Letter in Opposition to Legislation That Would Weaken the CFPB

Read the pdf here.


May 11, 2011




Dear Representative:


The diverse array of national and state-based consumer, business, civil rights, labor and community organizations listed below strongly urge you to oppose legislation being marked up this week that would dramatically undermine the Consumer Financial Protection Bureau (CFPB) before it ever opens its doors.  This legislation sharply decreases accountability and muddles decision-making at the CFPB.  It would also vastly expand the power of disgraced banking regulators to stop strong consumer protection measures.  If enacted, these bills would virtually guarantee that the CFPB would be a weak and timid agency without the will or ability to curb the kind of financial abuses that caused the nation’s worst financial crisis since the Great Depression.

Astonishingly, this legislation completely disregards and denies the causes of the regulatory failures that led to the current financial crisis.   The bills also ignore the unprecedented limits on CFPB powers that already exist in the Dodd-Frank Act.  Nowhere else in federal law can one set of regulators – in this case two-thirds of the members of the Financial Stability Oversight Council (FSOC) – veto the actions of another agency.  The Dodd-Frank Act also caps the amount of funding provided to the CFPB, a statutory limit imposed on no other financial regulator.  The CFPB is also the only financial regulator that must comply with rulemaking procedures under the Regulatory Flexibility Act, which will add at least six months to the already lengthy rulemaking process and make it more difficult for the agency to effectively address serious financial abuses that spread quickly.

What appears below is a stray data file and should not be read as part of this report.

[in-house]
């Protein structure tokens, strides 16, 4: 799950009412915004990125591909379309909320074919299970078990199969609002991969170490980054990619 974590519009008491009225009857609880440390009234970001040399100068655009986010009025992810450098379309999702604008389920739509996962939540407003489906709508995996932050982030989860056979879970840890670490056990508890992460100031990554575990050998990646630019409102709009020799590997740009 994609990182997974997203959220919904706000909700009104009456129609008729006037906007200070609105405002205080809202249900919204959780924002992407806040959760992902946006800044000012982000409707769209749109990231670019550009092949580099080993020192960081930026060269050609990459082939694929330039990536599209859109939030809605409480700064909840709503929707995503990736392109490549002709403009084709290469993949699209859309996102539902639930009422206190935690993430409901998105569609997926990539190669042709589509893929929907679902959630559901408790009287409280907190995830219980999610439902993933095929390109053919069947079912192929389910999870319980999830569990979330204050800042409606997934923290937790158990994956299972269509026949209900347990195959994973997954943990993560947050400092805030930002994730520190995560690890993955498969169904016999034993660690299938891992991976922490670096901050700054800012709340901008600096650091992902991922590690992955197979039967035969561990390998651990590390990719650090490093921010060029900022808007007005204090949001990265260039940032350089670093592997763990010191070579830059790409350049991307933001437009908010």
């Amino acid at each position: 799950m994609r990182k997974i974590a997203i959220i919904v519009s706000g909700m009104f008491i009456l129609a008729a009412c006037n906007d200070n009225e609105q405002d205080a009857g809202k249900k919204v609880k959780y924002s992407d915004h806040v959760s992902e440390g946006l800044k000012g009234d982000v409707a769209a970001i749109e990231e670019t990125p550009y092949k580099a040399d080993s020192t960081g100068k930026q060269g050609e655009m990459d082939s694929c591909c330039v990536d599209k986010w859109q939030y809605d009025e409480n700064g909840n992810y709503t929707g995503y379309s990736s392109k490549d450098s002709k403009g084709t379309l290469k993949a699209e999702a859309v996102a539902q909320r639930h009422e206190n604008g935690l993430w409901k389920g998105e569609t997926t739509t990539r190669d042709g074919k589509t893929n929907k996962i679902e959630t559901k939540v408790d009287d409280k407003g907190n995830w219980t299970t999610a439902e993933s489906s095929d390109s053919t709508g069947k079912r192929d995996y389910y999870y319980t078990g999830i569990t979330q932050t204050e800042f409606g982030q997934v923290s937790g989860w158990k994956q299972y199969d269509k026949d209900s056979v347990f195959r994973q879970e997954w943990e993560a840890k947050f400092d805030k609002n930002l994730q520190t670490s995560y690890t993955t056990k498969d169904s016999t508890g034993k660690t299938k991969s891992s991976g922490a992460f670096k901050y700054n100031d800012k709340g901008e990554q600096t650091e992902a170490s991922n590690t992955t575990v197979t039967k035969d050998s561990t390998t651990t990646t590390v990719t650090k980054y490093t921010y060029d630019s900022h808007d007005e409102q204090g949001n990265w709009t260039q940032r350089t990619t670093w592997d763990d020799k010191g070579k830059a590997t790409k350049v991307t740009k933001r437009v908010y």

H.R. 1315 (Duffy) would grant the same regulators who failed so spectacularly to protect consumers and stop the financial crisis broad leeway to block CFPB rules. Bank regulators did not bother stopping dangerous mortgage lending and credit card practices because they were not independent of the lenders they regulated and because they subordinated consumer protection to a dangerously shortsighted focus on the near-term profitability of these institutions.  (They called it “safety and soundness.”)


The bill would allow a simple majority of bank regulators and others on the FSOC to veto CFPB rules under the exceedingly vague and easily-manipulated standard that the rules are “inconsistent” with “safe and sound operations.”  If we have learned anything from the financial crisis, it is that strong consumer protections would have reduced, rather than increased, systemic financial risk.  Consumers would have had less unsustainable debt.  Banks would have had fewer losses and been more financially stable.  The economy would not have been pushed to the brink of collapse.  But that did not stop financial regulators like the Office of the Comptroller of the Currency (OCC) from claiming that protecting consumers from unfair and deceptive practices would harm bank “safety and soundness”.[1] The bill would ensure that bank regulators who want to block the CFPB from curbing abusive but lucrative practices – like unjustified credit card interest rate increases or exploding ARM loans – have an easy excuse and a very good chance of succeeding.